Even more resonant is the comparison of the energized canvases of Van Gogh, particularly the nocturnal canvases such as The Starry Night from 1889, with the sumptuous mastery of color and paint application in 1948-H. Through gesture, thickly impastoed paint strokes, bold yet balanced color palettes and a bravura use of spatial eloquence, one can surmise Van Gogh as another critical muse for Still. Yet unlike his forebear, no vestige of traditional subject matter persists in Still’s work, jettisoned in the mid-1940s just as he was to meet the other Abstract Expressionists like Jackson Pollock and Barnett Newman in New York through the agency of Rothko. During the time he painted 1948-H in San Francisco, Still was also regularly visiting New York with the hope of creating a school that would foster individual artistic freedom. The impact of his canvases on the New York painters was significantly related to transformative shifts in each of their painterly styles. The coincident timing of these burgeoning developments is not surprising when one considers that Still and the New York artists co-existed in the same milieu reflected in the 1943 statement crafted by Barnett Newman, Adolph Gottlieb and Rothko: “There is no such thing as good painting about nothing. We assert that the subject is crucial and only that subject matter is valid which is tragic and timeless.” (New York Times, June 13, 1943, section 2, p. 9)
Newman, Rothko and Still shared a common goal of achieving the “sublime” in art with the minimal tools of color and form, yet Newman and Still further shared a technical means and virtuosity in common. While Newman was already at work on his famous “Zip” paintings when Still arrived in New York in 1945-46, the vertical shafts take on a more boldly textured application further establishing the “zips” as the core of his compositions. Painterly gesture and thick application enlivened the canvases of both artists in the late 1940s, highlighting the tensile vibrancy of oil paint’s physical qualities. Just as in the plunging and notched edges of Still’s color in 1948-H, line and color fuse together to assert the mystery and dynamism of life. 1948-H is the more remarkable for achieving this energy and vitality with a color palette of restrained balance that exhibits Still’s remarkable dexterity in close tonal ranges. 1948-H resonates and hums with a tense equilibrium between shiny and matte blacks, deep and bright blues, and a rich, dusky brown. Flashes and flecks of white, red and yellow disrupt the velvety rich darker hues, almost cracking the surfaces like fissures in a steep rockface as they draw our eye inexorably. The great curator Katherine Kuh noted Still’s chromatic daring with the darker end of the palette which Van Gogh would have surely also admired. “Beneath opaque blacks and other nocturnal colours [Still] compressed energies that finally fermented into a molten existence of their own. With him pigment and colour were already one, but it was the surging undercurrents that turned his paintings into living organisms. He seemed to squeeze light out of black. His canvasses no longer represented nature, but, charged with the immutable laws of nature, asserted their own physical identity.” (K. Kuh, “Still, the Enigma”, Vogue, 1 February 1970, p. 183)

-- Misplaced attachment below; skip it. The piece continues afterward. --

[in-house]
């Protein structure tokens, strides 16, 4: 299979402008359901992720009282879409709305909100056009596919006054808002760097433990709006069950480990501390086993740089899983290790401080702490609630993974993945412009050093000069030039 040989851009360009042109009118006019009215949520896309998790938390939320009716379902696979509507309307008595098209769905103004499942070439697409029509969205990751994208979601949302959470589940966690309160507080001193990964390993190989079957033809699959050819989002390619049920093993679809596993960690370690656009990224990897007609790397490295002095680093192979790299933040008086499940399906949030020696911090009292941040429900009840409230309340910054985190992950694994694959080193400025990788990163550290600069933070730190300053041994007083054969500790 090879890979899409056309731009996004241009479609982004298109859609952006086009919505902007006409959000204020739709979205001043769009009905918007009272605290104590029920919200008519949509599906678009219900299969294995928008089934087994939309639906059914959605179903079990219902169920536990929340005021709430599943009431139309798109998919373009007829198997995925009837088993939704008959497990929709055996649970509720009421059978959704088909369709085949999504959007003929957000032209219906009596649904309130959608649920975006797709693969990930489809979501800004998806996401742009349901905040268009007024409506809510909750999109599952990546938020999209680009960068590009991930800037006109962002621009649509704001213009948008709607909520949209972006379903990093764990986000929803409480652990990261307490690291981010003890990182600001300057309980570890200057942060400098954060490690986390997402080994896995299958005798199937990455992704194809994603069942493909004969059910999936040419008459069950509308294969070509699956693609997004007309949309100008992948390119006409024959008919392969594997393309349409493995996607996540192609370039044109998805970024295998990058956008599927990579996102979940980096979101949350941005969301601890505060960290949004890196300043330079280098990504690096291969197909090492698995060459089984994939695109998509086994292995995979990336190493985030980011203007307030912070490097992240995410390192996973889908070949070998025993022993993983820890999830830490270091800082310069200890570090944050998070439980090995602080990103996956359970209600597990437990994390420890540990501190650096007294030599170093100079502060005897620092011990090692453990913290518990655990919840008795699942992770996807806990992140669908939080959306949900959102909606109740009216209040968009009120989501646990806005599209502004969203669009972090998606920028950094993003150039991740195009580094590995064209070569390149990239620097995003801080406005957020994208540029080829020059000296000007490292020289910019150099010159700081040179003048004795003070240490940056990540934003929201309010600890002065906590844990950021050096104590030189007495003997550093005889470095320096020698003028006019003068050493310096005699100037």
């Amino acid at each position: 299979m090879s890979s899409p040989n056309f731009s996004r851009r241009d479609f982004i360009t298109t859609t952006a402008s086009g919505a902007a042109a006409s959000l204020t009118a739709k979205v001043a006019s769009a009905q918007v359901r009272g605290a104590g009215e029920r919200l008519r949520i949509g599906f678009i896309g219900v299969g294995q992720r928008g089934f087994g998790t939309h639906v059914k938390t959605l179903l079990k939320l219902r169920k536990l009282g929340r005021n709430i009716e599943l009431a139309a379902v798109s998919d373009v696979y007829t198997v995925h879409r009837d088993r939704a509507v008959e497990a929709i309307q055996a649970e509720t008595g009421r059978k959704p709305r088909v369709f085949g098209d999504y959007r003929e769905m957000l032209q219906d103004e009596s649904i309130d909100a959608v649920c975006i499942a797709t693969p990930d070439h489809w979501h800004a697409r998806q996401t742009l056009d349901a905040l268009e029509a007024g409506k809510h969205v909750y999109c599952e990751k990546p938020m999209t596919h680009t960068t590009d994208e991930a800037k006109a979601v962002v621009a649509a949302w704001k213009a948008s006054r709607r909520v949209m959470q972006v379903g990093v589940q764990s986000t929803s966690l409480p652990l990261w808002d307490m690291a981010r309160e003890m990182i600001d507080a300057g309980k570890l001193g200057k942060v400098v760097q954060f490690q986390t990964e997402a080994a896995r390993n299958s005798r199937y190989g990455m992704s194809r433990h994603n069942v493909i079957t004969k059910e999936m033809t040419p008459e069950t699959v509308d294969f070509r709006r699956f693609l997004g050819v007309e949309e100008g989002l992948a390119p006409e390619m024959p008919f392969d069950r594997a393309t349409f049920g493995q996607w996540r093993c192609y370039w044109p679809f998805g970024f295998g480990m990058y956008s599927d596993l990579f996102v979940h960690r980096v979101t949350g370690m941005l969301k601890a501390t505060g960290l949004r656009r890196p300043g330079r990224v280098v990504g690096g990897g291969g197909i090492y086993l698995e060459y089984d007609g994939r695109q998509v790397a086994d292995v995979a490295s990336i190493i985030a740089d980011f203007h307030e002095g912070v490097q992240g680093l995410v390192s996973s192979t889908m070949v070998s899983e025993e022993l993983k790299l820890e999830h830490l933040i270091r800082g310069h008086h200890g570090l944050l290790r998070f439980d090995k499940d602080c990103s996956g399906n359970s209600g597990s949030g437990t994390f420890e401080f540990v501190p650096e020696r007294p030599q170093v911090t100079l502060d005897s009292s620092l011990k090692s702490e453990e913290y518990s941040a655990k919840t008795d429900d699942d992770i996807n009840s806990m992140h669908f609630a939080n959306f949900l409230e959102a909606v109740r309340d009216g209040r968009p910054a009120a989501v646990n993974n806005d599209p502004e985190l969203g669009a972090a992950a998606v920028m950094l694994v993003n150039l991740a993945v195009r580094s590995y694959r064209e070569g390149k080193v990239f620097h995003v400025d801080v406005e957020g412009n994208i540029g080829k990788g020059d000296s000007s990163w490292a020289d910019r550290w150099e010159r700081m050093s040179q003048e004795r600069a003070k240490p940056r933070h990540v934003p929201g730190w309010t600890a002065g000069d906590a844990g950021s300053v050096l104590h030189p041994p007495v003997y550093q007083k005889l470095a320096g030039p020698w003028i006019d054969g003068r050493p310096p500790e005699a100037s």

In the text for the 1990 exhibition of Still’s work subtitled Dark Hues/Close Values, Ben Heller further advanced this thesis specifically in relation to the paintings of the late 1940s and 1950s, Still’s great period of discovery. The paintings exhibited were divided into categories – blues, yellows, maroons and blacks – each revelatory of a particular aspect of Still’s manipulative genius for color values, surface, tension, edge and void. For Heller, the Blue paintings explored close values most intensively, allowing the texture of the surface to animate the canvas. In the Black paintings, the subject he intuited was “Beyond the Canvas”, where Still’s all-over compositions exist past the edge of the canvas and embrace the void. 1948-H embraces both chromatic realms and aesthetic premises and fully incarnates Heller’s insightful commentary on Still’s genius for form through color. “Color is broad, flat; it fills and flows. It is mystical, intense, direct. Where line is descriptive, analytical, intellectual and rational, color, like music, is sensory, the carrier of emotion, the key access to the source of our feelings and instincts. Still used color to gain access to that source; he bent it to his every purpose. His is somber, dramatic, vivid, brilliant, robust, subtle. He flooded, suffused, flicked, gentled. His colors advance, recede, rise and fall, live in space, create shape and produce emotive power…” (Exh. Cat., New York, Mary Boone Gallery, Clyfford Still: Dark Hues/Close Values, 1990, n.p.) In this provocative and inspiring manner, Clyfford Still harnessed the organic qualities of painting through gesture, textured surface, bravura use of color and muscular composition. 1948-H exemplifies his belief in the integrity of a rigorously personal style of painting that belonged to no movement and addressed universal themes of life, death, freedom and oppression that were the essence of philosophical discourse in the post-war world of the 1940s.